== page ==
I felt compelled yesterday, as if a hundred tiny voices were crying, "shop! shop! shop!"
When I walked through Westlake, maybe 15 live voices were calling out the same message, facetiously, bouncing around in a teeny mob of signs: "Buy more stuff now!!" "Shop!!" Predictably, the Buy Nothing Day self-righteousness parade had no effect on passers-by. They stuffed the streets, loaded with shopping bags and -- judging from the lines at Starbucks -- thoroughly caffinated.
I used to be a closet shopper, hiding lunch-break shopping bags in the trunk of my car, pretending I was above common consumerism by buying obscure, cheap brands rather than recognizable labels. But since I was never actually very good at keeping my habit hidden, and since I've shed the too-coolness of pretending to be a hipster or an artist or whatever, I've come to terms with my total enthusiasm for shopping. I love the people, I love the smells of the stores, I love trying on clothes and holding glittery earrings up to myself in a mirror.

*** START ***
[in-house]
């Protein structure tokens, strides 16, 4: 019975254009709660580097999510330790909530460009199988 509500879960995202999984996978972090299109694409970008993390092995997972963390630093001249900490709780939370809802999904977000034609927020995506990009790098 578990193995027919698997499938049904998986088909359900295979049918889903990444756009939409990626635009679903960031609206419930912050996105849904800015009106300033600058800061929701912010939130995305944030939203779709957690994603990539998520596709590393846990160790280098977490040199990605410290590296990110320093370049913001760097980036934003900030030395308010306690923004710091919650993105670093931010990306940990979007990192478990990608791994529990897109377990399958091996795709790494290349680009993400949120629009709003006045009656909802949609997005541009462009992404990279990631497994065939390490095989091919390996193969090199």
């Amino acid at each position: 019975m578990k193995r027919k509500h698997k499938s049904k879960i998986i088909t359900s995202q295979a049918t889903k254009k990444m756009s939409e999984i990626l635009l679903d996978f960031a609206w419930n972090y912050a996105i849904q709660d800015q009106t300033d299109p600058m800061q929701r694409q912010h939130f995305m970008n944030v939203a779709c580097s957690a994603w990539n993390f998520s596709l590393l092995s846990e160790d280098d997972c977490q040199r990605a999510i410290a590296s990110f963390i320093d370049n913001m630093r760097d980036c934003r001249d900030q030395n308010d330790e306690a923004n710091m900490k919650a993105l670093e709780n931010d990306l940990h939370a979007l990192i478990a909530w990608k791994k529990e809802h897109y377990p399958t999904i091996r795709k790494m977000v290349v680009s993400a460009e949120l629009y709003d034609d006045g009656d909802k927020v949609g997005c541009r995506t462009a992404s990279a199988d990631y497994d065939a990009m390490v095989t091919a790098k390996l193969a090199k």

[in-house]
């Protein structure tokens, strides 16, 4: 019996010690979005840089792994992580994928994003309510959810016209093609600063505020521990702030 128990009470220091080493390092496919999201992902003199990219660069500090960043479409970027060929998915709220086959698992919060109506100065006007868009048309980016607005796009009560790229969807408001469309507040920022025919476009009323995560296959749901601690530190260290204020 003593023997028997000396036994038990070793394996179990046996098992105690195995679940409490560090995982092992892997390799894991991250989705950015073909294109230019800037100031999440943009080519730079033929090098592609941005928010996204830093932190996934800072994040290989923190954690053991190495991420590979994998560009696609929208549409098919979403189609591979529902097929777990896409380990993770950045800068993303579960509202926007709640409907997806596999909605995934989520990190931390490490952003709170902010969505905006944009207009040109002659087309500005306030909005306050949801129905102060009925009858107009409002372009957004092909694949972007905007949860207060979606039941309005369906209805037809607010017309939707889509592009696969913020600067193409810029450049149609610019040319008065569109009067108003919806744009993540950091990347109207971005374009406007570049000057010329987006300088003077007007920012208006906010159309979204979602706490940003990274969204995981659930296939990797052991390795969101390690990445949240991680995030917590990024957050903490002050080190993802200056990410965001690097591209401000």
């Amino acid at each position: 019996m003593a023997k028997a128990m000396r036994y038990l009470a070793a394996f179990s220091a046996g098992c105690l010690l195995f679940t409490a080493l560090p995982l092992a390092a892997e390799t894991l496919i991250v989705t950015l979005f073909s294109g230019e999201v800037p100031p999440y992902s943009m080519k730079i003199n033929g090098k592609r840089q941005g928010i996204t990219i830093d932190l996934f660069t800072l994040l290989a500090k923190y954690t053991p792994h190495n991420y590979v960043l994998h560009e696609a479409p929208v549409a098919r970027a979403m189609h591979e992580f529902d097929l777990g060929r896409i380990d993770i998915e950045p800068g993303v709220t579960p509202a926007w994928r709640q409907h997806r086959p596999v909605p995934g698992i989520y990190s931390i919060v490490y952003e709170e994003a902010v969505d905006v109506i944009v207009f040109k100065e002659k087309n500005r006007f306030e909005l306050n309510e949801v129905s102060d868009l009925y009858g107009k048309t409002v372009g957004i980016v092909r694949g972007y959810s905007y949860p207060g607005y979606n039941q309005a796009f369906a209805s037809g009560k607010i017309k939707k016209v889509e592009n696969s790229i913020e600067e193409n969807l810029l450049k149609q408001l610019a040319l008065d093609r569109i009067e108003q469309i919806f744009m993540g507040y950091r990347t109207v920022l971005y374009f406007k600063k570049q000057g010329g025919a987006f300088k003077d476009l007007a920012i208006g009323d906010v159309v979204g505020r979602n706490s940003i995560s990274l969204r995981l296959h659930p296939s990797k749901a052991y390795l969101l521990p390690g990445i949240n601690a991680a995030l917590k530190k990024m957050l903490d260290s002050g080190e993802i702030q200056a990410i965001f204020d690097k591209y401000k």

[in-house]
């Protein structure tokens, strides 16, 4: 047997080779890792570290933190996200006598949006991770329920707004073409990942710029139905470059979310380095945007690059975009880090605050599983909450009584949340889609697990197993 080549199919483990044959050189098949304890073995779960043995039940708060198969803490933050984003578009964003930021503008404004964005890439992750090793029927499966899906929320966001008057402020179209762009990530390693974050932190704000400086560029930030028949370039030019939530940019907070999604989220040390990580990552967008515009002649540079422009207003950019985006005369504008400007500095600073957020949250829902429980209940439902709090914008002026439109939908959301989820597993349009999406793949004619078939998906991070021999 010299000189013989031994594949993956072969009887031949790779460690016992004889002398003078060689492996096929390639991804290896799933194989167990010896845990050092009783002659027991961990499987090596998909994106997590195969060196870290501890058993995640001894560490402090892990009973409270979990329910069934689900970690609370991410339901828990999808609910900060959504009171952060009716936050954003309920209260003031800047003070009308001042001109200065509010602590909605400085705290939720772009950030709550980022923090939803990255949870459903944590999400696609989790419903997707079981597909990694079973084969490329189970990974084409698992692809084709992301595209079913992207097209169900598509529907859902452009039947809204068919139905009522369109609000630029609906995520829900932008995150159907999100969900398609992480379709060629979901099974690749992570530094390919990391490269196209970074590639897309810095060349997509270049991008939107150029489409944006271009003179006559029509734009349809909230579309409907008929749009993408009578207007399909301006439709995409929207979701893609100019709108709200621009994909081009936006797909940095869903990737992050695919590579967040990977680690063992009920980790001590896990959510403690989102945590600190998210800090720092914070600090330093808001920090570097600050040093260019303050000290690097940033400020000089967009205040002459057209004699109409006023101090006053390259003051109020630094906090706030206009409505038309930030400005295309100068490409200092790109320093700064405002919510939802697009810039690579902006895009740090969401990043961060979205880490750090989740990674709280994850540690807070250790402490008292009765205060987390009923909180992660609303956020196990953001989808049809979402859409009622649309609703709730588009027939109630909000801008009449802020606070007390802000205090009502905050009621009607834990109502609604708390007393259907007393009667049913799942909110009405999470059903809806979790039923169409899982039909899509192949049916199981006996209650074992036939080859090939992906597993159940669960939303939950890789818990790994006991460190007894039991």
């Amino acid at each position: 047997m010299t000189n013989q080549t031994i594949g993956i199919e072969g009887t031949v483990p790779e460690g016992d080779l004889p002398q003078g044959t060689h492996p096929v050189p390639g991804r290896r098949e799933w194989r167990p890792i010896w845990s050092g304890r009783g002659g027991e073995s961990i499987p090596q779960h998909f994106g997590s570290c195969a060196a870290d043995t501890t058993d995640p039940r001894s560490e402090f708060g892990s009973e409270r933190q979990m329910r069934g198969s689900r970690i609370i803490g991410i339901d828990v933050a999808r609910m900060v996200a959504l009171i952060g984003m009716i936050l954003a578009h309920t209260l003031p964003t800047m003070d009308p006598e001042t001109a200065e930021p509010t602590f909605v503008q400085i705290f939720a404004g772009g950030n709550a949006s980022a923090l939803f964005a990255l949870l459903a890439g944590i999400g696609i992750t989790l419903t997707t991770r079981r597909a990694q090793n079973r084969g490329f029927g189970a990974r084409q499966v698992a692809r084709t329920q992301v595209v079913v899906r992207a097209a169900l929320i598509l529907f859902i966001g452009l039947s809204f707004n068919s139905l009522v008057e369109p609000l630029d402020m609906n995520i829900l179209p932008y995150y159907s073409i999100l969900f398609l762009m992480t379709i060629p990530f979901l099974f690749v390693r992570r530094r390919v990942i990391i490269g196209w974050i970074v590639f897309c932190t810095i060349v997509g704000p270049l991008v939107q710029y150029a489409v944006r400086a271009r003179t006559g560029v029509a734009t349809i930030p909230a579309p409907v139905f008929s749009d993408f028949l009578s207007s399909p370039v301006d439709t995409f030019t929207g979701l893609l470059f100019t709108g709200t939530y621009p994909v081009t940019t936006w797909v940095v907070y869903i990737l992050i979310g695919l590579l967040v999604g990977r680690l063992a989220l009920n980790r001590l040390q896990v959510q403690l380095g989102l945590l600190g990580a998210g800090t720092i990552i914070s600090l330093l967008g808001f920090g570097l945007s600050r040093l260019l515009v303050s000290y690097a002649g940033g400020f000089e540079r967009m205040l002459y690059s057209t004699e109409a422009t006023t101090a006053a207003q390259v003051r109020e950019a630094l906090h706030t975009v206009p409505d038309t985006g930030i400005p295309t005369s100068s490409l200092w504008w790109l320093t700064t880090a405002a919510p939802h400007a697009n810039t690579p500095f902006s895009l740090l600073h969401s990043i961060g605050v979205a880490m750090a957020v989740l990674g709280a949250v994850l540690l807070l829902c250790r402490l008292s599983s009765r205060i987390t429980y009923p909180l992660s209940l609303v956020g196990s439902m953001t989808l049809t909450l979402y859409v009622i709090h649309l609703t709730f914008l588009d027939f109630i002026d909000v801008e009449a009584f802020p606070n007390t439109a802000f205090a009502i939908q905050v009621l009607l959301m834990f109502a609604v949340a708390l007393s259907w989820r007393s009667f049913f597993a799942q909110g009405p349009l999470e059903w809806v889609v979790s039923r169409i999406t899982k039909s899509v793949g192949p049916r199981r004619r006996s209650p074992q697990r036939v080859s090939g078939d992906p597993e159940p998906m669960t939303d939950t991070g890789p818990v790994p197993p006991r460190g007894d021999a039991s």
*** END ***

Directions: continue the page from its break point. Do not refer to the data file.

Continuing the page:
And I felt Black Friday could only possibly be pleasant for shopping enthusiasts like myself. The crowds, the lines, the overblown advertising. But I worked my way through Nordstrom Rack with more ease than normal -- no wait at the ladies fitting room (it's not all about Christmas presents), and the normally-long register line moved much more quickly than normal. Same with Starbucks, where my soy latte order was prepared before I'd even paid, and cookies were prepackaged for easy handing-out.
And thus, in less than four hours, I was on my way home with presents for everyone on my little list (plus a couple on the way from Amazon). Back when I avoided the blatant materialism of Black Friday, I Christmas shopped throughout December. This drawn-out process left me stressed for nearly a month, and the longer it took more time I had to worry about getting just the perfect presents, not spending too much, not forgetting anything or anyone. But my presents were iffy, I bought too many little unnecessary things, and spent too much. I'm sure a bigger budget and greater maturity helps me now, but the mini-marathon of doing it most in one day helps too: I avoid overbuying, ideas for one person help me think of things for other people, I can keep money in check but limiting the stores I visit.
The only drawback was a bulky armful of heavy gifts to drag around -- along with the latte, it was impossible to eat my cookie. Loaded with shopping bags and thoroughly caffinated but hungry, it was time to go home.